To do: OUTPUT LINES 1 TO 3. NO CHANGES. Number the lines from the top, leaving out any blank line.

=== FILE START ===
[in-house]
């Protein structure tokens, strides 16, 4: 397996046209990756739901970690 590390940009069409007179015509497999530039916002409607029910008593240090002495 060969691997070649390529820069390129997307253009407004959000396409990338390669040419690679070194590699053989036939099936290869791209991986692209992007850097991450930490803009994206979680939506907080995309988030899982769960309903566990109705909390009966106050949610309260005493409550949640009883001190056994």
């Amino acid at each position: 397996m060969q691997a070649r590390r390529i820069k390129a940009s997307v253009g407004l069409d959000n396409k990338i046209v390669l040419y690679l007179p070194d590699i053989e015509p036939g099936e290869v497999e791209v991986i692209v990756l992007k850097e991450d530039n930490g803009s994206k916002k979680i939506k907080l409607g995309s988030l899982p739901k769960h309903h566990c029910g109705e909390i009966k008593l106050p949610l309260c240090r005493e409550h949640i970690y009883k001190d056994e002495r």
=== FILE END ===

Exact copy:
[in-house]
């Protein structure tokens, strides 16, 4: 397996046209990756739901970690 590390940009069409007179015509497999530039916002409607029910008593240090002495 060969691997070649390529820069390129997307253009407004959000396409990338390669040419690679070194590699053989036939099936290869791209991986692209992007850097991450930490803009994206979680939506907080995309988030899982769960309903566990109705909390009966106050949610309260005493409550949640009883001190056994």
């Amino acid at each position: 397996m060969q691997a070649r590390r390529i820069k390129a940009s997307v253009g407004l069409d959000n396409k990338i046209v390669l040419y690679l007179p070194d590699i053989e015509p036939g099936e290869v497999e791209v991986i692209v990756l992007k850097e991450d530039n930490g803009s994206k916002k979680i939506k907080l409607g995309s988030l899982p739901k769960h309903h566990c029910g109705e909390i009966k008593l106050p949610l309260c240090r005493e409550h949640i970690y009883k001190d056994e002495r």